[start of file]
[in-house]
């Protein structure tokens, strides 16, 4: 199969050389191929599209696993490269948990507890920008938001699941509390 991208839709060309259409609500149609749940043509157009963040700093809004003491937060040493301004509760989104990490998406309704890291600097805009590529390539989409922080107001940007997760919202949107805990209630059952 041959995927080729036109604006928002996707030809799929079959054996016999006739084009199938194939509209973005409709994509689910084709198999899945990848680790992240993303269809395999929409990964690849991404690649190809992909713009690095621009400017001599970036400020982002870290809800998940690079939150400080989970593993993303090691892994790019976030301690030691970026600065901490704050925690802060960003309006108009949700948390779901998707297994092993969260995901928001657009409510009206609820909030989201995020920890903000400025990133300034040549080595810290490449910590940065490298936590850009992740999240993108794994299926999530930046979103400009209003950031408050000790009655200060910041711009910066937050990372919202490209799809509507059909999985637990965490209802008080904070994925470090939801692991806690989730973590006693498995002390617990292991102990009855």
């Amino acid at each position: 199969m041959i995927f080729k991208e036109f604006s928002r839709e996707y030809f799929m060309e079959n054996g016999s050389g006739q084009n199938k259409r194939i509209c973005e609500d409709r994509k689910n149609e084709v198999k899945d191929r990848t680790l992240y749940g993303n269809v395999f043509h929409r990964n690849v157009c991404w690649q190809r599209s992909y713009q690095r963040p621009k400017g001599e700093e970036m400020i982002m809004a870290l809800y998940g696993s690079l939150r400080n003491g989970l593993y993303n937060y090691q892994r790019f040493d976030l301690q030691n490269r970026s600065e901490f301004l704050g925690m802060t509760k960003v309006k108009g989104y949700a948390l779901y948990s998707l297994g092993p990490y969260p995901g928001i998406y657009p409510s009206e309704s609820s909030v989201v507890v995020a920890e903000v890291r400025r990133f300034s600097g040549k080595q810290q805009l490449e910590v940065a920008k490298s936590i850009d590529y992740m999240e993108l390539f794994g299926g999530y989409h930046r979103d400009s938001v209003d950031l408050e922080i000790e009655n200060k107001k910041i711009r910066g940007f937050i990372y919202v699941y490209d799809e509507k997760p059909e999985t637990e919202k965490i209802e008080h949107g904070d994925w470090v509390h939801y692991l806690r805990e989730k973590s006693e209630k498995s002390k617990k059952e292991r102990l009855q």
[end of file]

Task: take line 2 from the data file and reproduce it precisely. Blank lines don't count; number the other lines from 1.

């Protein structure tokens, strides 16, 4: 199969050389191929599209696993490269948990507890920008938001699941509390 991208839709060309259409609500149609749940043509157009963040700093809004003491937060040493301004509760989104990490998406309704890291600097805009590529390539989409922080107001940007997760919202949107805990209630059952 041959995927080729036109604006928002996707030809799929079959054996016999006739084009199938194939509209973005409709994509689910084709198999899945990848680790992240993303269809395999929409990964690849991404690649190809992909713009690095621009400017001599970036400020982002870290809800998940690079939150400080989970593993993303090691892994790019976030301690030691970026600065901490704050925690802060960003309006108009949700948390779901998707297994092993969260995901928001657009409510009206609820909030989201995020920890903000400025990133300034040549080595810290490449910590940065490298936590850009992740999240993108794994299926999530930046979103400009209003950031408050000790009655200060910041711009910066937050990372919202490209799809509507059909999985637990965490209802008080904070994925470090939801692991806690989730973590006693498995002390617990292991102990009855």